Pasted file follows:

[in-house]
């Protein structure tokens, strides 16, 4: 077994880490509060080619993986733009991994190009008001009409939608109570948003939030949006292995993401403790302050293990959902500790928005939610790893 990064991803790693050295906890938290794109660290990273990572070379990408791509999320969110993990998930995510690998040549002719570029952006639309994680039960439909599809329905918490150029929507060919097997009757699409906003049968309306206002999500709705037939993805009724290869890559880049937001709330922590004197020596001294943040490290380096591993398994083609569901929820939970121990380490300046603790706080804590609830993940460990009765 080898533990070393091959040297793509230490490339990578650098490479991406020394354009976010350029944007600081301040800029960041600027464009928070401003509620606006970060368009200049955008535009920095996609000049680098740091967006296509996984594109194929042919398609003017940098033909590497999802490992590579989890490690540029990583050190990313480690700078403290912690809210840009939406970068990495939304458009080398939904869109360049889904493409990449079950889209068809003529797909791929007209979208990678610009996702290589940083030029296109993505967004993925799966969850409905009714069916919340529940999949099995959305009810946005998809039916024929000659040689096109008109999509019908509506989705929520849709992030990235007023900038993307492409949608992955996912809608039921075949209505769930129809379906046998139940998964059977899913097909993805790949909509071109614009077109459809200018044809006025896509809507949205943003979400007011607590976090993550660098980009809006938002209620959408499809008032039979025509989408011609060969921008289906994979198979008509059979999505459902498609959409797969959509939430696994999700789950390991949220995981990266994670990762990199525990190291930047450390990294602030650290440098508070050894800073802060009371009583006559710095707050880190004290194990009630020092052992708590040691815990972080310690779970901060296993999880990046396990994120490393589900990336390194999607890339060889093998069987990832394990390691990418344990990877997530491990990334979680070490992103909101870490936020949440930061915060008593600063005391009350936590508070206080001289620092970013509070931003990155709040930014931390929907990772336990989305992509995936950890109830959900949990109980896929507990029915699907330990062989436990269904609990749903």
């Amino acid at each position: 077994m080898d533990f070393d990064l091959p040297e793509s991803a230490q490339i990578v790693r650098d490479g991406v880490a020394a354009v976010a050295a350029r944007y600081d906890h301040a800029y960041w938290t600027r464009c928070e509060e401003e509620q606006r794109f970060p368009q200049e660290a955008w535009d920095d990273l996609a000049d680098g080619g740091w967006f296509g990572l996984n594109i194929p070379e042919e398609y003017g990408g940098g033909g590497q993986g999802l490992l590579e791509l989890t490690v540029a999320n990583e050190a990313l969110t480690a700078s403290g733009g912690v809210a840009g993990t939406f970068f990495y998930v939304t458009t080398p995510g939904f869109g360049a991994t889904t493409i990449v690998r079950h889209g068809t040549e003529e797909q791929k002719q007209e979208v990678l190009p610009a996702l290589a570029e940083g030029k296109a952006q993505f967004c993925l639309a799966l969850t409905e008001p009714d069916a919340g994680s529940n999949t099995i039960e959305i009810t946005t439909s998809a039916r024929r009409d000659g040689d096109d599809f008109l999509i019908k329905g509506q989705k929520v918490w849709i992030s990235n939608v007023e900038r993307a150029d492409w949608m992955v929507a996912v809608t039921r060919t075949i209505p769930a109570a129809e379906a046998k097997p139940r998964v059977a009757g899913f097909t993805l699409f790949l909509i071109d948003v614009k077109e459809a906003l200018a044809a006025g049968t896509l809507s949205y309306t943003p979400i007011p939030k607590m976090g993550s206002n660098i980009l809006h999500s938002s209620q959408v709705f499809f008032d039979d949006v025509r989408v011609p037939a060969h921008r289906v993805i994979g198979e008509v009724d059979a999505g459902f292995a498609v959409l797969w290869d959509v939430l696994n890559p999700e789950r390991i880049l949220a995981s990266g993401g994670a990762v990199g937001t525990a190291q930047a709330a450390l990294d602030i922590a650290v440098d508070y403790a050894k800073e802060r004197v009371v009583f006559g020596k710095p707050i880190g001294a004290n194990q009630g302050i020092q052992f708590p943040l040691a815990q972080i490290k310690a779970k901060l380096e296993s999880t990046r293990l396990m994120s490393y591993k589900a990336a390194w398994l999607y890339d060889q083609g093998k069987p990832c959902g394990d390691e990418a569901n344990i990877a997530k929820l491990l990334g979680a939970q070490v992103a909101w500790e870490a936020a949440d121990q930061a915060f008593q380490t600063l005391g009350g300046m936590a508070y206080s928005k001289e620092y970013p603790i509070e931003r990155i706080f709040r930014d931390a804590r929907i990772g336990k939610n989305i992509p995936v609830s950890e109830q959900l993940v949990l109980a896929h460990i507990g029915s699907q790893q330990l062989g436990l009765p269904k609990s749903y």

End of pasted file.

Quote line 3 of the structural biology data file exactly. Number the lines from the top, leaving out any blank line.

């Amino acid at each position: 077994m080898d533990f070393d990064l091959p040297e793509s991803a230490q490339i990578v790693r650098d490479g991406v880490a020394a354009v976010a050295a350029r944007y600081d906890h301040a800029y960041w938290t600027r464009c928070e509060e401003e509620q606006r794109f970060p368009q200049e660290a955008w535009d920095d990273l996609a000049d680098g080619g740091w967006f296509g990572l996984n594109i194929p070379e042919e398609y003017g990408g940098g033909g590497q993986g999802l490992l590579e791509l989890t490690v540029a999320n990583e050190a990313l969110t480690a700078s403290g733009g912690v809210a840009g993990t939406f970068f990495y998930v939304t458009t080398p995510g939904f869109g360049a991994t889904t493409i990449v690998r079950h889209g068809t040549e003529e797909q791929k002719q007209e979208v990678l190009p610009a996702l290589a570029e940083g030029k296109a952006q993505f967004c993925l639309a799966l969850t409905e008001p009714d069916a919340g994680s529940n999949t099995i039960e959305i009810t946005t439909s998809a039916r024929r009409d000659g040689d096109d599809f008109l999509i019908k329905g509506q989705k929520v918490w849709i992030s990235n939608v007023e900038r993307a150029d492409w949608m992955v929507a996912v809608t039921r060919t075949i209505p769930a109570a129809e379906a046998k097997p139940r998964v059977a009757g899913f097909t993805l699409f790949l909509i071109d948003v614009k077109e459809a906003l200018a044809a006025g049968t896509l809507s949205y309306t943003p979400i007011p939030k607590m976090g993550s206002n660098i980009l809006h999500s938002s209620q959408v709705f499809f008032d039979d949006v025509r989408v011609p037939a060969h921008r289906v993805i994979g198979e008509v009724d059979a999505g459902f292995a498609v959409l797969w290869d959509v939430l696994n890559p999700e789950r390991i880049l949220a995981s990266g993401g994670a990762v990199g937001t525990a190291q930047a709330a450390l990294d602030i922590a650290v440098d508070y403790a050894k800073e802060r004197v009371v009583f006559g020596k710095p707050i880190g001294a004290n194990q009630g302050i020092q052992f708590p943040l040691a815990q972080i490290k310690a779970k901060l380096e296993s999880t990046r293990l396990m994120s490393y591993k589900a990336a390194w398994l999607y890339d060889q083609g093998k069987p990832c959902g394990d390691e990418a569901n344990i990877a997530k929820l491990l990334g979680a939970q070490v992103a909101w500790e870490a936020a949440d121990q930061a915060f008593q380490t600063l005391g009350g300046m936590a508070y206080s928005k001289e620092y970013p603790i509070e931003r990155i706080f709040r930014d931390a804590r929907i990772g336990k939610n989305i992509p995936v609830s950890e109830q959900l993940v949990l109980a896929h460990i507990g029915s699907q790893q330990l062989g436990l009765p269904k609990s749903y």